Digging up engaged learning in Peru

Near the north coast of Peru, Utah Valley University Assistant Professor of Anthropology Haagen Klaus and a handful of students are exploring a hidden world of gold, mummies and human sacrifice. They’re unearthing an ancient pre-Hispanic civilization, called the Sicán, whose culture, architecture and metallurgy may rival that of the Incas, and even ancient Egypt.

Utilizing skills and knowledge obtained in the classroom, UVU students —like Sylvia Bentley of Moab — are applying those biology, anatomy and anthropology tools in the field. At three sites in the region, Bentley and her classmates are excavating, analyzing, and identifying human remains from towering pyramid-shaped tombs constructed by the Sicán, circa A.D. 1,000.

Whether studying the bone fragments of a Sicán noble or a human sacrifice victim, the students are breaking new scholarly ground in unraveling the biohistory of the people by gleaning data from the remains such as patterns of health, genetic interaction, and how the person died.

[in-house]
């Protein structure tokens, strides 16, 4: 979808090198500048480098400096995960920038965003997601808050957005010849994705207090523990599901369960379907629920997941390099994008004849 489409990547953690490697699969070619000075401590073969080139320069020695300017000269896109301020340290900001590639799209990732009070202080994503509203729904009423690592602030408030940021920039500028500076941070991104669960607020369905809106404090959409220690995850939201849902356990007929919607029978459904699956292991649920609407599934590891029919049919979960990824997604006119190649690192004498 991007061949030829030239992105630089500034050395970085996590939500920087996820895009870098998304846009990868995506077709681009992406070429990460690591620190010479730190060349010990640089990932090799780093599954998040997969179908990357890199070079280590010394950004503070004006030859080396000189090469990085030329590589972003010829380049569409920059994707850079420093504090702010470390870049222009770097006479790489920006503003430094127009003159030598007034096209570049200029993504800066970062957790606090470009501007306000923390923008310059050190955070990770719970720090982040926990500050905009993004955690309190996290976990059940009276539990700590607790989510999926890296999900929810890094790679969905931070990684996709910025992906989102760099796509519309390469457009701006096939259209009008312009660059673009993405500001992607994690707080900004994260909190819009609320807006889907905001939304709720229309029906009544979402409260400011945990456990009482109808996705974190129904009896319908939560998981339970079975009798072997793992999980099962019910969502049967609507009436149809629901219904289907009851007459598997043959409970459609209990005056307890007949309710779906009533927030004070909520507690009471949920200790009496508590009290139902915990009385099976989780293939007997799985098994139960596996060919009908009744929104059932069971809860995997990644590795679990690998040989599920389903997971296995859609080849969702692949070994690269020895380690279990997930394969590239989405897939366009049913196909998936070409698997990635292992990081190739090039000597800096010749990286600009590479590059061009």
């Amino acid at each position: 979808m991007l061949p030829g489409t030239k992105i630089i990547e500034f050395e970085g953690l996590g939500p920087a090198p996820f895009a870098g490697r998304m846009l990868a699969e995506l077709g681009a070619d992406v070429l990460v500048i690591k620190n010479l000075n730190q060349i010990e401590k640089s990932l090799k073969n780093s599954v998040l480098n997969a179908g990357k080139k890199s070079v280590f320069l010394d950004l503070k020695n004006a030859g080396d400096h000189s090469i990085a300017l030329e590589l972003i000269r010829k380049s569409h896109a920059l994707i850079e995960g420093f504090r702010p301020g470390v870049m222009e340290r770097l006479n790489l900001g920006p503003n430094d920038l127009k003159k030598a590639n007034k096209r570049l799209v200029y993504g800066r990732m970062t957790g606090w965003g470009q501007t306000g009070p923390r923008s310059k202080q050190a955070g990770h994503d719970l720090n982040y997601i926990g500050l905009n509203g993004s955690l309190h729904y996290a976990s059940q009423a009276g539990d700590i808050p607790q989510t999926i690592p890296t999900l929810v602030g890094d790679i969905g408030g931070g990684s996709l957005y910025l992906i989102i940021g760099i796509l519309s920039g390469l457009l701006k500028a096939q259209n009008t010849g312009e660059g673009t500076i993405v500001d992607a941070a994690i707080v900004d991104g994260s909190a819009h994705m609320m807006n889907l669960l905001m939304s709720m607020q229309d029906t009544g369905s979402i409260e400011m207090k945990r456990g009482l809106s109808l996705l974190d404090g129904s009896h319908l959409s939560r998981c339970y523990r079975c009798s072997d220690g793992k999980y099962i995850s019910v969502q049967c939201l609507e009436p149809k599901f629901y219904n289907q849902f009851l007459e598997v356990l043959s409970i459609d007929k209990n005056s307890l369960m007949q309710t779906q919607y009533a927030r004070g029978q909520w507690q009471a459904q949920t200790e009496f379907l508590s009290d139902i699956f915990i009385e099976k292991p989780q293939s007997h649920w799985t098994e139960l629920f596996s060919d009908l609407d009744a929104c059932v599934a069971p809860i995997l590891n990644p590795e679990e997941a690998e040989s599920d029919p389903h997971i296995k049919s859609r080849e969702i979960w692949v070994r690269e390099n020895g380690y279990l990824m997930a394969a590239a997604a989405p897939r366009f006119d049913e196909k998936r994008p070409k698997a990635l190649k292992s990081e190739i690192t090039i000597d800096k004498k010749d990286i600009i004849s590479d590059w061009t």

In short, these undergraduates aren’t just learning about archaeology — they’re doing professional-level archaeology while also unlocking the mysteries of the Sicán civilization.

Learn more about the UVU Behavioral Science Department Anthropology Emphasis.

Share this Story
  • Facebook
  • Twitter
  • RSS
  • email
  • Print